Feb 23
essay 0 comments challenge: New
madeleinec0's picture

The consumerism cycle

The feeling of new is sickeningly addictive. From a young age, we quickly discover that new stuff makes us "happy." New toys or foods or places or clothes, bring us so much excitement and temporary joy, that for a moment we forget all other worries. This feeling brings a rush of excitement and light into our lives, yet the feeling fades quickly, into boredom and dissatisfaction, thus calling for the cycle to repeat.

Consumerism is a plagued mindset that feeds profits in the wrong direction. The fuel for so much of our economy is to make people dependent on the idea and feeling of new. Whether it be through new experiences, new items, or new changes. We are taught to live our lives by absorbing as much of the world as possible as if we are a sponge designed to soak up every ounce of chance. Perhaps not all new is bad, in fact, new experiences and new people can shine a light on new parts of ourselves. However, many people seek it out through extremities or materialism, which often only conceal our identity. Society breeds insecurities and then sells empty promises. Yet no one ever teaches us about how the root of so many of our issues can be solved from within ourselves, because why would they? If you fix the whole problem, you can no longer sell the temporary solution.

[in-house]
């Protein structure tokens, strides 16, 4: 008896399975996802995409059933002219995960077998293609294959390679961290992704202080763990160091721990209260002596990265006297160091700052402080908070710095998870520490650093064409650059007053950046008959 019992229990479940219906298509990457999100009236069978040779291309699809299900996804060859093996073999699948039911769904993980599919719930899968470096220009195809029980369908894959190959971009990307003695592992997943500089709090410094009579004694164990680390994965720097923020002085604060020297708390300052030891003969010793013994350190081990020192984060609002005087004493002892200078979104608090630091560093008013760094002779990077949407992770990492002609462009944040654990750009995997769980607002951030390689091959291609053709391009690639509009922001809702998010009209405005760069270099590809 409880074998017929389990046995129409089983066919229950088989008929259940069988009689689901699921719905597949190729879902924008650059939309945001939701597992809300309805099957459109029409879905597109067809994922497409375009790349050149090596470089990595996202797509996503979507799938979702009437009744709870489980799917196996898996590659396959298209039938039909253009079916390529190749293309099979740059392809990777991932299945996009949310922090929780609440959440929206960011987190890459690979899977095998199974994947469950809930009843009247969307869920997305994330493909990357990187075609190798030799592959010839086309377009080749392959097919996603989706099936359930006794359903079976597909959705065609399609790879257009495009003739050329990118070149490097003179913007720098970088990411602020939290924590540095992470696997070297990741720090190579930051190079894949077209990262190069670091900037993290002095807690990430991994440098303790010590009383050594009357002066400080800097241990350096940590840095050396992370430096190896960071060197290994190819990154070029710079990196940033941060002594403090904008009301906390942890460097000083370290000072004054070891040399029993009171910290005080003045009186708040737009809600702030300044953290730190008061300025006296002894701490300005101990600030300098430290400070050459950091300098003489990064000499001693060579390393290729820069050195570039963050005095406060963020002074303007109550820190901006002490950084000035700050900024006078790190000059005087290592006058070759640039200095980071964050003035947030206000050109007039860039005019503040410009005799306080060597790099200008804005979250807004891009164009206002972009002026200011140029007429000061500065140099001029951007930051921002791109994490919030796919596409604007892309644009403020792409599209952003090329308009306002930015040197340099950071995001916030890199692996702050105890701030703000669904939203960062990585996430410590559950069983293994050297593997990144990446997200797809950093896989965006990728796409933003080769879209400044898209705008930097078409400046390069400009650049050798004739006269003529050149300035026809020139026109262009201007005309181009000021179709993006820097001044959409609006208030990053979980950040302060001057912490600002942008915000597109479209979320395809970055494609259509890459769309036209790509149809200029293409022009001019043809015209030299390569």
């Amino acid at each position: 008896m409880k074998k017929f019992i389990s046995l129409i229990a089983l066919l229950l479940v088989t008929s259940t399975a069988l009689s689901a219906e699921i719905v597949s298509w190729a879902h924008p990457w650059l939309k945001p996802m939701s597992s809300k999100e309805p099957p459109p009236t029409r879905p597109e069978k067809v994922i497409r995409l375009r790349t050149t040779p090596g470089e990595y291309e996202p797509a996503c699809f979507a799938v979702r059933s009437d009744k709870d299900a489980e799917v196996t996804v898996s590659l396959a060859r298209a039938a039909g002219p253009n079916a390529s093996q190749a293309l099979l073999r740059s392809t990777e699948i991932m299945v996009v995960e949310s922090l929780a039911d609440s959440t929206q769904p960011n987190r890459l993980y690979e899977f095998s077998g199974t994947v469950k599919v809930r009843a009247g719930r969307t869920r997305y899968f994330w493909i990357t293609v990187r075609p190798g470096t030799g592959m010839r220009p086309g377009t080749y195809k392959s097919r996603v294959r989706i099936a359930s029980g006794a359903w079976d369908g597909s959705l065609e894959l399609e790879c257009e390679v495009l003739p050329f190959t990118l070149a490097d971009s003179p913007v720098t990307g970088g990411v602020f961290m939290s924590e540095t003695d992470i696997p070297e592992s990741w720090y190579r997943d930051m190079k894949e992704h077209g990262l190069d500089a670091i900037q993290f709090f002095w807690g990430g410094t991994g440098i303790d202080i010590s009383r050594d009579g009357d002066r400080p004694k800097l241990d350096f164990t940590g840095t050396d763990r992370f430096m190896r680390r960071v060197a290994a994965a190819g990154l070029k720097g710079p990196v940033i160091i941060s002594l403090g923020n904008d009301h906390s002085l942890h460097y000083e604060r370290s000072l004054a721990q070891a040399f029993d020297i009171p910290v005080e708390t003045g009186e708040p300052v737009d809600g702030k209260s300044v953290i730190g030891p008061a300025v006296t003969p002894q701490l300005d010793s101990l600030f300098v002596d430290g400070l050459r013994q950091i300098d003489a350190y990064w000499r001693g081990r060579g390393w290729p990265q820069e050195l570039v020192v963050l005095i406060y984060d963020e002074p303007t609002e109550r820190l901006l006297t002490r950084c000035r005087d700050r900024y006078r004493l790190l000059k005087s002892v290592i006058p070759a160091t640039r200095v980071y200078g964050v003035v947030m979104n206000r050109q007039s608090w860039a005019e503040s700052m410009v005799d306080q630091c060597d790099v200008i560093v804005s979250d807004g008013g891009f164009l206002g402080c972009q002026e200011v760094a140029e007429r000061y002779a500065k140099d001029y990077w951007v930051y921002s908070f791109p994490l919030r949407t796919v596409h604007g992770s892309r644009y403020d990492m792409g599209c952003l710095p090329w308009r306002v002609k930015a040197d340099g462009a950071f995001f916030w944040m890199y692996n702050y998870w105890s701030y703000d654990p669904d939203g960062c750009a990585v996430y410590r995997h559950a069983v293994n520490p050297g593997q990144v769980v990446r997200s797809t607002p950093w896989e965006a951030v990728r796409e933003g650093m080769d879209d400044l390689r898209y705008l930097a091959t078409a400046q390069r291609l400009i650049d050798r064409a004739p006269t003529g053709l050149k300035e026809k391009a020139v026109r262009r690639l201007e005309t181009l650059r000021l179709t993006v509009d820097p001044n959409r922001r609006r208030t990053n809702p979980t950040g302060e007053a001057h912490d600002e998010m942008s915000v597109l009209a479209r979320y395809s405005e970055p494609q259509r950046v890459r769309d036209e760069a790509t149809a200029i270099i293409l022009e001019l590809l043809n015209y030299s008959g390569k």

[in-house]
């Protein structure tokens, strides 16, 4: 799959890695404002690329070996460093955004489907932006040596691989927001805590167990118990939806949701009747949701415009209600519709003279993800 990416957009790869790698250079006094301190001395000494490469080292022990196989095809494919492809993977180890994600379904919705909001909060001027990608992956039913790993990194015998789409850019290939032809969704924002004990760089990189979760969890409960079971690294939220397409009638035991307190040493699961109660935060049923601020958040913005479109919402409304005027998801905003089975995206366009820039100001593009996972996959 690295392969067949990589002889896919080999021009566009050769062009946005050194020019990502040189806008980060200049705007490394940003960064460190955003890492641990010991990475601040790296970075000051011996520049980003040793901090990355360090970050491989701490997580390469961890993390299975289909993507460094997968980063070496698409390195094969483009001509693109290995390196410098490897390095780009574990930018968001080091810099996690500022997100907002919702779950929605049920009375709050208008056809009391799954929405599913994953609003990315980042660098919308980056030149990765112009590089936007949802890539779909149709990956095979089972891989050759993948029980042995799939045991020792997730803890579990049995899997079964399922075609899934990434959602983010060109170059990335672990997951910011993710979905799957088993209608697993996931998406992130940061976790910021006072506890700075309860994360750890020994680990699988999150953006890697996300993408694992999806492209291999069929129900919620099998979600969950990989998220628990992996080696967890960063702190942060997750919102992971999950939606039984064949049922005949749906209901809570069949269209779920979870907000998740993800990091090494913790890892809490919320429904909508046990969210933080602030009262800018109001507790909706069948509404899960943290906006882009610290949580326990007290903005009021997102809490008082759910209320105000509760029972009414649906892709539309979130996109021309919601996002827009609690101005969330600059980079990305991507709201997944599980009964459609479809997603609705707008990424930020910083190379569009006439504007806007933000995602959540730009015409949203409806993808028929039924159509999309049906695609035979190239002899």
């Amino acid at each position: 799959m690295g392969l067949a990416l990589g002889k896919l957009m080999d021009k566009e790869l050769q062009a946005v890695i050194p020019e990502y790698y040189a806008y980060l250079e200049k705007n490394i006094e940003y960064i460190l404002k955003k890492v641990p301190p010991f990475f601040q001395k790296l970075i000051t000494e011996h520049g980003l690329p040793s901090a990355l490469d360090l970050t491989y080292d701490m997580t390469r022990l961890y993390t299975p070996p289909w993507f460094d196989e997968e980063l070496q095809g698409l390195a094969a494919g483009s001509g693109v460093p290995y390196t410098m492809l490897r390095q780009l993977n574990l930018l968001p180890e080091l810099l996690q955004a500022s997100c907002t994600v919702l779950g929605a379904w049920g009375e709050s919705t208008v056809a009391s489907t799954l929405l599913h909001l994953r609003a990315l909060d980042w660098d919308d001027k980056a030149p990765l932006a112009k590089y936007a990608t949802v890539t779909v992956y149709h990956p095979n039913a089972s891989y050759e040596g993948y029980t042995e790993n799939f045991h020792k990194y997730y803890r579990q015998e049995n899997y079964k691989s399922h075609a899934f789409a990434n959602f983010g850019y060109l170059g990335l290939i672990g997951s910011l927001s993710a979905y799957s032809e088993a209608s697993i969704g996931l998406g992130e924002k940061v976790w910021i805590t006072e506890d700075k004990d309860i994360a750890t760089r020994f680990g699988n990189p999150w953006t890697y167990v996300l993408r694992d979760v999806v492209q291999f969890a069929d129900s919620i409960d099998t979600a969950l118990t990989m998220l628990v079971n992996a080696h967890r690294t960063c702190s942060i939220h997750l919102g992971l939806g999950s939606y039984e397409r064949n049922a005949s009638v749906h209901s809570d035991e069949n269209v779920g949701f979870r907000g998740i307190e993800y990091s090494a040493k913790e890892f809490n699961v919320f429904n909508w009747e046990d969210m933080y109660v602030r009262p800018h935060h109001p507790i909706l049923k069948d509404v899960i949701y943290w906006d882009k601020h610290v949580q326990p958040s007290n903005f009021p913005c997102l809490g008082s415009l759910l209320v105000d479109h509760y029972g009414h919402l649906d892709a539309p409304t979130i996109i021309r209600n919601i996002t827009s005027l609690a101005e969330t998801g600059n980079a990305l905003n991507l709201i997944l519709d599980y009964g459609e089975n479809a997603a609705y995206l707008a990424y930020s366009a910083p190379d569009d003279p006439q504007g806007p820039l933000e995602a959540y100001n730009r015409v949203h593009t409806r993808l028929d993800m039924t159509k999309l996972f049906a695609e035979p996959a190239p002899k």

The impacts of consumerism are deadly. From these low-quality fixes, we create larger problems. Take a look at our polluted planet, mental health failure, substance use normality, and crumbling infrastructure, and you see that this system does not have our best interest at heart. Our existence has become dehumanized all by numbered pieces of paper.

The truth about satisfaction is that it cannot be bought or sold. It cannot be obtained through tangibility. Once you stop being so dependent on objects, rushes of adrenaline, and validation and start listening to your own heart, gut, and mind, you will become infinitely more satisfied with your life and the person you are becoming. Money buys external stability, not internal growth. At the end of the day, the only cure for dissatisfaction is hard work towards what is meaningful to you. Find what you like, and use it to grow.

(This essay is also featured on VTDigger.org for the week of 3/1/21)
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